Column: The Public Eye: Canary in the Coal Mine: Berkeley’s Landmarks Ordinance By ZELDA BRONSTEIN

Tuesday May 10, 2005

To experience Berkeley at its civic and civil best, you can’t beat the spring house tour of the Berkeley Architectural Heritage Association. Just staging the event involves nearly 200 volunteers. That’s not counting the homeowners who open their residences to the public for an afternoon. Equally impressive is the way the tour brings out a general graciousness that’s often lacking in daily Berkeley life. 

There’s the deference shown to fellow tourists, as people wait in the inevitable lines or meet in a crowded staircase or a narrow doorway. And, evident in the intense perusals of the tour guidebook, there’s the respectful interest in the history that’s made Berkeley a distinctive place, an interest awakened by a first-hand encounter with ordinary citizens’ defense and celebration of their local legacy.  

This year the destination was Panoramic Hill, a neighborhood that, in the 38 years since I first came to town, had somehow eluded me. The BAHA newsletter promised “a retreat of quiet beauty, merely steps away from the workaday world,” Berkeley’s best-preserved “concentration of houses showing the influence of the Hillside Club philosophy and the Arts and Crafts movement.” Brown shingles by Ernest Coxhead, as well as homes by Walter Ratcliff, Julia Morgan, Bernard Maybeck, William Wurster and, less predictably, Frank Lloyd Wright.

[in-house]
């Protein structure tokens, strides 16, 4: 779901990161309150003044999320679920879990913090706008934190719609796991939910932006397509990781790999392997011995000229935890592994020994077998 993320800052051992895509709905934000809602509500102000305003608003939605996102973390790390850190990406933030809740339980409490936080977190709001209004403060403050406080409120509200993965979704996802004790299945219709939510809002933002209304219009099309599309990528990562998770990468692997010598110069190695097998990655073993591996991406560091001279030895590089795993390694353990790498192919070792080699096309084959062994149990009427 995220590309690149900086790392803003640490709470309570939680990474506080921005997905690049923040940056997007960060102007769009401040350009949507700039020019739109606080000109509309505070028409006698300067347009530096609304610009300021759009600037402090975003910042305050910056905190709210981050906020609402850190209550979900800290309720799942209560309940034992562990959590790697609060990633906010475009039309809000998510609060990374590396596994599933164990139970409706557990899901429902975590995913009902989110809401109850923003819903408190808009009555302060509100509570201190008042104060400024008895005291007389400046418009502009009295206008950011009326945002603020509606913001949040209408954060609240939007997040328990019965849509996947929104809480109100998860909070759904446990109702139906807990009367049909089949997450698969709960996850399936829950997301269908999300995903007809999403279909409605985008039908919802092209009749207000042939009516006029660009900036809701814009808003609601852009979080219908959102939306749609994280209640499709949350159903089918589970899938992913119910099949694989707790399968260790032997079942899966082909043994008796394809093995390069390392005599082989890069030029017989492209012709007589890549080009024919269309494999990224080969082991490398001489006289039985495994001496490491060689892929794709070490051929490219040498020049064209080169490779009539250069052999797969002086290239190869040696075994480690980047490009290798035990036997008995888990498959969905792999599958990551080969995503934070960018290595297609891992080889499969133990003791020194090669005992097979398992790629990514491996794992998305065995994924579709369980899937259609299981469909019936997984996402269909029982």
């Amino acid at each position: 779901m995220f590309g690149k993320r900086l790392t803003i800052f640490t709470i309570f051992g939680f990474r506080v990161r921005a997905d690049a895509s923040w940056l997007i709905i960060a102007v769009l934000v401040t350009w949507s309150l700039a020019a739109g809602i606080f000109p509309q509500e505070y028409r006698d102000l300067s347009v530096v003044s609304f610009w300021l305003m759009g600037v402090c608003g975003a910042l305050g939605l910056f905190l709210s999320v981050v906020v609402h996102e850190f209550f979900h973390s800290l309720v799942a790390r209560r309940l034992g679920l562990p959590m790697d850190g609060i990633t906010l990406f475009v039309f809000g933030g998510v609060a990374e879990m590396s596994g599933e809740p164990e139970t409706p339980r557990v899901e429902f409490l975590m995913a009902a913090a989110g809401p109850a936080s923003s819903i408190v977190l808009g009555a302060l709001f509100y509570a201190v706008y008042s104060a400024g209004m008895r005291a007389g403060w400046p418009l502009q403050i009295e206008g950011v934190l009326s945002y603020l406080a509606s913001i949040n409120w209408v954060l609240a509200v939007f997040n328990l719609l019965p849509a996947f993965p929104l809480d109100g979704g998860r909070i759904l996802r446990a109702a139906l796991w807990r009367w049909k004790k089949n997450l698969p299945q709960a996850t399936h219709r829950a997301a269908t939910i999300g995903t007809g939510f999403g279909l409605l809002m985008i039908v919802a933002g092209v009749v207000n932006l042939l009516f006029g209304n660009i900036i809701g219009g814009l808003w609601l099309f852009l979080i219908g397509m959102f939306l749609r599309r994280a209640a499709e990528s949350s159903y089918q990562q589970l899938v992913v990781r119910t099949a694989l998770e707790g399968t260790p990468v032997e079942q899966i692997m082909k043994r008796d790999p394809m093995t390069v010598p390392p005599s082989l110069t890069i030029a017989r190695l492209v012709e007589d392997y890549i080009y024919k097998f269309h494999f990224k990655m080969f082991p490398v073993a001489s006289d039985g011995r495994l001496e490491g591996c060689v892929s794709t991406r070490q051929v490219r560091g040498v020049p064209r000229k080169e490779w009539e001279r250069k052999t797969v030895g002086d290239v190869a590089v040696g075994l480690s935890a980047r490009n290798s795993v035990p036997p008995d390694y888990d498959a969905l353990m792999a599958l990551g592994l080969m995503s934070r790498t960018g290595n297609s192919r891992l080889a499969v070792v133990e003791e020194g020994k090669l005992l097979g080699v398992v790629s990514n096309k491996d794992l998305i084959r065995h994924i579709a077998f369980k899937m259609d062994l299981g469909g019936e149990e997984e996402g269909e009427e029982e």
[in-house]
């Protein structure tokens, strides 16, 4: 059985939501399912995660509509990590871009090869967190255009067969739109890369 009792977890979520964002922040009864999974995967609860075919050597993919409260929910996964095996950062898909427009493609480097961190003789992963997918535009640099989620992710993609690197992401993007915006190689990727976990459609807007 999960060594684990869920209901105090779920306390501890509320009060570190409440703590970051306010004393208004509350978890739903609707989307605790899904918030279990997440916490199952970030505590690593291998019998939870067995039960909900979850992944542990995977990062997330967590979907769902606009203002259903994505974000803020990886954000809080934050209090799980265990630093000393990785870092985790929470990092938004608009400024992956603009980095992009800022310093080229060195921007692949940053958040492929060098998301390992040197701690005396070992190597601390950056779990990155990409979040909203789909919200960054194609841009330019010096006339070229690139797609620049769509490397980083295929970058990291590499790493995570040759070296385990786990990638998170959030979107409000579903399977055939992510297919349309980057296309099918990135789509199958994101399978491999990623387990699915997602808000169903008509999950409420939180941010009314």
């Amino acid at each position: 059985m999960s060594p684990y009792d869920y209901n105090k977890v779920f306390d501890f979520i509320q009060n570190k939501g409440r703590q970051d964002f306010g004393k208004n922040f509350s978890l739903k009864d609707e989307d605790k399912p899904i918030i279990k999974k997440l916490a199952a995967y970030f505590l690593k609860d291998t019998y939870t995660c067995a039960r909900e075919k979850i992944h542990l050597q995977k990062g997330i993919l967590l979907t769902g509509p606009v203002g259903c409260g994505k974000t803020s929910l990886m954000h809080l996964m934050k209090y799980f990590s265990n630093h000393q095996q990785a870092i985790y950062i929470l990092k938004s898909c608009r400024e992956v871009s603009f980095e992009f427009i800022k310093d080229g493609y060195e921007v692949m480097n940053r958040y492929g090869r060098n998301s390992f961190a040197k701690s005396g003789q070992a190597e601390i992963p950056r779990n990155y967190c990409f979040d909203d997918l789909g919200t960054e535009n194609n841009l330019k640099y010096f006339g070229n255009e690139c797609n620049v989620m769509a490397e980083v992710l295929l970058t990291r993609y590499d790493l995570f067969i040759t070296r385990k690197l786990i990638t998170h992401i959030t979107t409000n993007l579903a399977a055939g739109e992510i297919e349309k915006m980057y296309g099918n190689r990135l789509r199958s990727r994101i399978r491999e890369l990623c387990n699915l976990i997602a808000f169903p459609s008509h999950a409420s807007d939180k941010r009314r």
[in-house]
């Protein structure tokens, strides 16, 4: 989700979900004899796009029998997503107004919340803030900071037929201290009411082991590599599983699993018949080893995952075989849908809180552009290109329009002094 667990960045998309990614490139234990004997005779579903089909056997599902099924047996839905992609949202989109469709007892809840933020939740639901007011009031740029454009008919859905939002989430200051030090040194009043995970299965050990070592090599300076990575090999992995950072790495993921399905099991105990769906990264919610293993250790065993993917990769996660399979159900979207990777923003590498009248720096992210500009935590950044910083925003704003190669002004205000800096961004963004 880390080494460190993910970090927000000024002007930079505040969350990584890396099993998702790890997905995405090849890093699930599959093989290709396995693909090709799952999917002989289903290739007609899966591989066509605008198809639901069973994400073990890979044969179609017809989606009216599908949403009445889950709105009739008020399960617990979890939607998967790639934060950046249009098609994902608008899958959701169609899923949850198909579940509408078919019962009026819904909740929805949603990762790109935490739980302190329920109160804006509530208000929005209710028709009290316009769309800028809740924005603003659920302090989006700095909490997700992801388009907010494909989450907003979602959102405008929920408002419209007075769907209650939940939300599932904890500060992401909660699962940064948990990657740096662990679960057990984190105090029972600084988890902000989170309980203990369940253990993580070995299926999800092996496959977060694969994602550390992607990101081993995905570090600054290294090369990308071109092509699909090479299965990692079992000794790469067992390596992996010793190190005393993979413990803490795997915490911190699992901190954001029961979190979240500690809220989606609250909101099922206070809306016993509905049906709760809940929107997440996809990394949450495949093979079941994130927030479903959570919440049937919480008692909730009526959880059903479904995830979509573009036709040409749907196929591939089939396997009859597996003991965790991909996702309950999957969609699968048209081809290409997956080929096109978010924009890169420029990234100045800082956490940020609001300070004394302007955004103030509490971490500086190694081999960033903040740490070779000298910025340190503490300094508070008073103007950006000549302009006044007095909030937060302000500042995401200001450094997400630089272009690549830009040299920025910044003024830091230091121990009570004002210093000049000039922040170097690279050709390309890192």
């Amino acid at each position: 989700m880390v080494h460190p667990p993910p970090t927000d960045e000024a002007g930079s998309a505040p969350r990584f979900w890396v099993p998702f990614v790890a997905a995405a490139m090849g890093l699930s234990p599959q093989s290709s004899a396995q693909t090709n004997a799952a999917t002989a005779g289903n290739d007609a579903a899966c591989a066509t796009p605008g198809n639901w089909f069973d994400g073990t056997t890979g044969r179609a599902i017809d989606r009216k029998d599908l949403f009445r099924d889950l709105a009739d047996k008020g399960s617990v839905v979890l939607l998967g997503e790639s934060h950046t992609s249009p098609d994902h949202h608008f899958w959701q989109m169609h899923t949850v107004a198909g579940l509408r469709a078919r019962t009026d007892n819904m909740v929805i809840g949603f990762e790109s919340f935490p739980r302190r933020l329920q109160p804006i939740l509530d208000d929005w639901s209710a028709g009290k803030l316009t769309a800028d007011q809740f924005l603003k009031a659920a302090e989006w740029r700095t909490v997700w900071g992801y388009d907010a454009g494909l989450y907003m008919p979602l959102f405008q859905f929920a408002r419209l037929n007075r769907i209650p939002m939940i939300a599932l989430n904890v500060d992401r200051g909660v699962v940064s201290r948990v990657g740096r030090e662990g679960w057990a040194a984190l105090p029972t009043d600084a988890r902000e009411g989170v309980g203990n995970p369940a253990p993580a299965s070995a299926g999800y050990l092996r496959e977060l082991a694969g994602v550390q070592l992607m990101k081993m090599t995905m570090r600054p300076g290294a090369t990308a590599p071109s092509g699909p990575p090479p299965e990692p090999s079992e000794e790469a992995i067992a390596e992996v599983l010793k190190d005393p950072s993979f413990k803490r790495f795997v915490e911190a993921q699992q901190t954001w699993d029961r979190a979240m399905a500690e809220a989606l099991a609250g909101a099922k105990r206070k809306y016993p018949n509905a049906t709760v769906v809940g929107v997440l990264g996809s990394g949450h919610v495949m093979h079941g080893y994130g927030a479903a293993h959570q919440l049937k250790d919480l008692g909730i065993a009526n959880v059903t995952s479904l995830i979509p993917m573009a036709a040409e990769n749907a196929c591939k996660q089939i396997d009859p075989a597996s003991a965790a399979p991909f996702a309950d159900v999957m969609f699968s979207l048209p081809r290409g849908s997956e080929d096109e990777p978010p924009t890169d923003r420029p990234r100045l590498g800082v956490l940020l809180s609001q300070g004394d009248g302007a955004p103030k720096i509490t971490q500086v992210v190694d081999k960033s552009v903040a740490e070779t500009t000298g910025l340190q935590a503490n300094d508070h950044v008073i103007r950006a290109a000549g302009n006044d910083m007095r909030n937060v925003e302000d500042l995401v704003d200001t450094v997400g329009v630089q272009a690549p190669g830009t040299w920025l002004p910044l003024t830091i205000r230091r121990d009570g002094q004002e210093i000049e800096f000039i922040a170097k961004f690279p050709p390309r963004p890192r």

It sounded idyllic, and it was. The sun shone and a breeze wafted as my Oakland friend Ilene and I, along with hundreds of others, traipsed through Panoramic Hill’s extraordinary homes and along its sylvan byways.  

For a few hours, it was easy to forget that in “the workaday world,” the city laws that protects Berkeley’s historic environment are under siege. On May 11, the Planning Commission will consider and perhaps act on two sets of proposed changes to the Landmarks Preservation Ordinance and the Zoning Ordinance—one formulated by the Landmarks Preservation Commission, the other by a Planning Commission subcommittee led by PC chair Harry Pollack.  

The proposed changes are too numerous and, in many cases, too technical to be listed, much less analyzed and compared in this space. (For a succinct, well-considered appraisal, see attorney Susan Brandt-Hawley’s letter, posted on the BAHA website at www.berkeleyheritage.com.) But the critical difference can be stated in brief. The LPC wants to retain the Landmark Preservation Commission’s authority to regulate the demolition of historic buildings; the PC subcommittee wants to transfer that authority to the Zoning Adjustments Board, leaving the LPC merely advisory to the ZAB.  

Before going further, I should say that though I’m a card-carrying member of BAHA, I’m not a preservation fundamentalist. In fact, I first encountered BAHA and the LPC as an adversary. As a member of the Thousand Oaks Neighborhood Association board, I helped lead the campaign for a new Thousand Oaks School in the early ‘90s. Not only had BUSD neglect left the facility in a state of serious disrepair, according to faculty and staff, the building didn’t work well as a school. Having gotten wind of the possibility that the structure would be demolished, the LPC landmarked it. The building was old, so it had to be saved. Period. But LPC decisions are appealable to higher authority, and, following a bitter struggle, the School Board approved the demolition.